After the worship service I went to the cafeteria, which again really impressed me.  It was large, clean, efficient, and…well… souped up.  It made me wish I went to school there!  I sat with the fourth-grader while he ate.  He cracked me up, by the way.  All his friends were talking around him, while he just sat there eating his lunch.  At one point I said something to him about how he seemed to take his food pretty seriously, and he smiled wryly and said, “Recess is for socializing.”  Kid’s got his priorities!

Having lunch with him was one reason I’m glad I got there late.  If I’d arrived on time, I would have left after the worship service.  Instead, I felt obligated to stick around.  I know the word “obligated” doesn’t sound pretty, but that’s how I felt.  You know what, though?  It taught me something.  There are times I do something begrudgingly, out of obligation, and it turns out to be a huge blessing.  I’m so glad I shared lunch with that fourth-grader.  It was very much a blessing, a blessing  that I wouldn’t trade for anything else I could’ve done during that time.  There are incredible blessings that God has for us in the things that we initially do out of obligation.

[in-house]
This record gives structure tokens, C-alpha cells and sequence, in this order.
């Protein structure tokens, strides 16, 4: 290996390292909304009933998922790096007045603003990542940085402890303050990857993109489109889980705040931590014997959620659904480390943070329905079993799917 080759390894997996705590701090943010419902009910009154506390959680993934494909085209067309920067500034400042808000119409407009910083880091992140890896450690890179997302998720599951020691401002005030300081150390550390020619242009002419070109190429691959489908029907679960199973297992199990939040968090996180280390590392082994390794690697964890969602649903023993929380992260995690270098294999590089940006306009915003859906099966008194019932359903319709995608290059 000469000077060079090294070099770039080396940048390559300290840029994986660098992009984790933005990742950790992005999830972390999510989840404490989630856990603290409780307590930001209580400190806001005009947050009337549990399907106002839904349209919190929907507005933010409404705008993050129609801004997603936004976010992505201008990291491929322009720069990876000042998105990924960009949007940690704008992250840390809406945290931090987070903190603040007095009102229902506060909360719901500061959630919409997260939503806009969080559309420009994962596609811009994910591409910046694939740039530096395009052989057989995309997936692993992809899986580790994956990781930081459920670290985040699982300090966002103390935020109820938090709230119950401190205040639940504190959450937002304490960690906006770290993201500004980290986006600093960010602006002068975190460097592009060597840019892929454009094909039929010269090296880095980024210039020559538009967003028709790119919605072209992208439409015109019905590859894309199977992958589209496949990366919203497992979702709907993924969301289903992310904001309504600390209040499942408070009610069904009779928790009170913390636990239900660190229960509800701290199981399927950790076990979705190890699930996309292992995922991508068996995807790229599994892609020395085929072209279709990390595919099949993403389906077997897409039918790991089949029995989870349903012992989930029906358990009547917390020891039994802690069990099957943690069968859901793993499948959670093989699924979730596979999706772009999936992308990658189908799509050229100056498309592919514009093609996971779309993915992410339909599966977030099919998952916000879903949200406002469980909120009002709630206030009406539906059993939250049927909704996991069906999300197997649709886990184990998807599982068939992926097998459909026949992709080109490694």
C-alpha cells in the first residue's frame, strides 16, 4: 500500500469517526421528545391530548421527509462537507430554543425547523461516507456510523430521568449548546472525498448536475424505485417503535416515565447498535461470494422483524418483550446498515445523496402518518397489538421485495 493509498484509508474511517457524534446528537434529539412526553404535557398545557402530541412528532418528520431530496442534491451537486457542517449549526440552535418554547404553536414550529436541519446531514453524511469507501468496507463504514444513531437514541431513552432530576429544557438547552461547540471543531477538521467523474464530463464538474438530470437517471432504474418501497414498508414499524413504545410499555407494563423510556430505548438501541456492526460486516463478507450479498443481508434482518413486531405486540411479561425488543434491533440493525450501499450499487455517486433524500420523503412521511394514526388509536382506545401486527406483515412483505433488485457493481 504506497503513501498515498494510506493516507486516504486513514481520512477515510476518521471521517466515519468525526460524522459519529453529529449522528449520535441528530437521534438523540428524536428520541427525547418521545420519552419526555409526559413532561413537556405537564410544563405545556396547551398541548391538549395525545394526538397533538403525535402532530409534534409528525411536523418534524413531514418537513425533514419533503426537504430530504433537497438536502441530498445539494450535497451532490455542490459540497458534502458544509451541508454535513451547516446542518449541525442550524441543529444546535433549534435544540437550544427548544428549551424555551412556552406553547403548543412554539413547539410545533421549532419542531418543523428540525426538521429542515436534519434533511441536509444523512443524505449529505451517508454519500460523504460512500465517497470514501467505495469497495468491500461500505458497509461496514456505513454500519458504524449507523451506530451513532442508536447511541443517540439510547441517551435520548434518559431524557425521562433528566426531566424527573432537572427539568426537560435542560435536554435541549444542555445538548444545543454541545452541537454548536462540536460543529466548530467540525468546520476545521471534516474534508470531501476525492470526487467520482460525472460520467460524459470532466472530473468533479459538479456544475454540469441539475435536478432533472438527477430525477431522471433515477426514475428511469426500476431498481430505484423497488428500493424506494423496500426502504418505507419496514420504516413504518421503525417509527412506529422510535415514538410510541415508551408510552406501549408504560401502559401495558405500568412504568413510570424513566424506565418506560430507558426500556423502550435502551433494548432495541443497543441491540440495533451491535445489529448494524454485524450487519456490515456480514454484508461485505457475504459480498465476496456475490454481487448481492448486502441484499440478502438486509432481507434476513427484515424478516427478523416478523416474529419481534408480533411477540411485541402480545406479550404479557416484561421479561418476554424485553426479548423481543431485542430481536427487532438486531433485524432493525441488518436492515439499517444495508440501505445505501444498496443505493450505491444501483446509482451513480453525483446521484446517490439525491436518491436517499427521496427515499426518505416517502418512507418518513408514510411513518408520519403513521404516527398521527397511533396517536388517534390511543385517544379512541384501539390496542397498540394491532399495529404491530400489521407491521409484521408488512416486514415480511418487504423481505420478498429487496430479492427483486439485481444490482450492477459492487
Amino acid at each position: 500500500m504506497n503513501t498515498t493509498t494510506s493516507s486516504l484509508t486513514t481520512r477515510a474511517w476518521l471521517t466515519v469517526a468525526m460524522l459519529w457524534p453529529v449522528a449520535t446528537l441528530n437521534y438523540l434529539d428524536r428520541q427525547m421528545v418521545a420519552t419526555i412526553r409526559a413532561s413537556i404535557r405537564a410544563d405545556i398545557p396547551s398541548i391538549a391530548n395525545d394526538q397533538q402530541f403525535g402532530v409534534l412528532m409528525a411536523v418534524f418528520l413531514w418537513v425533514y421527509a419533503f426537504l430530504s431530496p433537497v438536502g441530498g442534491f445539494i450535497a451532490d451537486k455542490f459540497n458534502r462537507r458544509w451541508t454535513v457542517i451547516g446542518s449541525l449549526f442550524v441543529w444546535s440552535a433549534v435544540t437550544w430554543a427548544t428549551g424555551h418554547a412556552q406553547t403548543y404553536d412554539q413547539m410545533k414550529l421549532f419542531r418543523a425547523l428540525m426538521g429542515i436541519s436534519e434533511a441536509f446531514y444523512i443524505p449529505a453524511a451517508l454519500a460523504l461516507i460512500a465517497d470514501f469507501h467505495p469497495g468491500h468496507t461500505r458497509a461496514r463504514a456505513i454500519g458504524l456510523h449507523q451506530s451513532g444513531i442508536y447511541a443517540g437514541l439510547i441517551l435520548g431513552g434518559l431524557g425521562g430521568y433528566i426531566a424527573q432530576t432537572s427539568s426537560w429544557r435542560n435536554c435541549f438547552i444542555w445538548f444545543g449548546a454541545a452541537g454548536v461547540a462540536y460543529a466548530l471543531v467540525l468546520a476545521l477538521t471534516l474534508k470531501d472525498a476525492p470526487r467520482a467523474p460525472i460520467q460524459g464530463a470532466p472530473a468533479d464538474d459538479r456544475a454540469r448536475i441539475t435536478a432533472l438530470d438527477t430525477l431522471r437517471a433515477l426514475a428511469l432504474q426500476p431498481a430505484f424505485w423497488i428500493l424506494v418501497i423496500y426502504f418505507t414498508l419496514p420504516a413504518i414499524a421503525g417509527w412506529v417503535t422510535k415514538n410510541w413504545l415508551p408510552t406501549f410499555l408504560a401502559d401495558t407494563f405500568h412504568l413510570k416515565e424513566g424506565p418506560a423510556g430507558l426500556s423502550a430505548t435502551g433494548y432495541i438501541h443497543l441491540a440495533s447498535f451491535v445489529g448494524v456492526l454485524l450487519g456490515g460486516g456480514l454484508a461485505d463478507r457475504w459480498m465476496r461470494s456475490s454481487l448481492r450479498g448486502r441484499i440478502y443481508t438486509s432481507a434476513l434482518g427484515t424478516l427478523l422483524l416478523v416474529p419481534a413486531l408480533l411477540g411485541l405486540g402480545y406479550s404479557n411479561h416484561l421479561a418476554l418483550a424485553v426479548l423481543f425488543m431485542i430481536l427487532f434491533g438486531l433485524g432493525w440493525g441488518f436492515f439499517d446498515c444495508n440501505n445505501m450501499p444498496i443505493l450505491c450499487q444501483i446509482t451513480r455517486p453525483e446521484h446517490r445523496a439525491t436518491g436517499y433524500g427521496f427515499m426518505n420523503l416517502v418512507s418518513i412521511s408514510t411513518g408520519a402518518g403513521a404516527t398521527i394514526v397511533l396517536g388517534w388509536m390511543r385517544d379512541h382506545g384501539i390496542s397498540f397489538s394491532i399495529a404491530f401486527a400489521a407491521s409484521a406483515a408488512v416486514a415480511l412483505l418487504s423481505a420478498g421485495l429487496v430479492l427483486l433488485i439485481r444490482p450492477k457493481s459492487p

My day still was not done.  As I was leaving, I went to sign out.  But there was a dude leaning over the signout sheet, talking to someone in the office. I almost just left, figuring it didn’t really matter if I signed out, and I didn’t want to interrupt the guy’s conversation over it.  Kinda awkward, you know?  I turned to go, but then felt like I should just say a loud, “Excuse me” and sign out.

So I did.  And I made a friend.  Half an hour later we were praying for each other out in the parking lot.  Turns out this guy knows everyone I know.  We had a great talk and then prayed.  As he prayed for God to pour out His blessings on CrossWay, it started raining.  It was a very encouraging conversation and a new friend made, and I would have missed both if I had not been late and if I had not stuck around for lunch.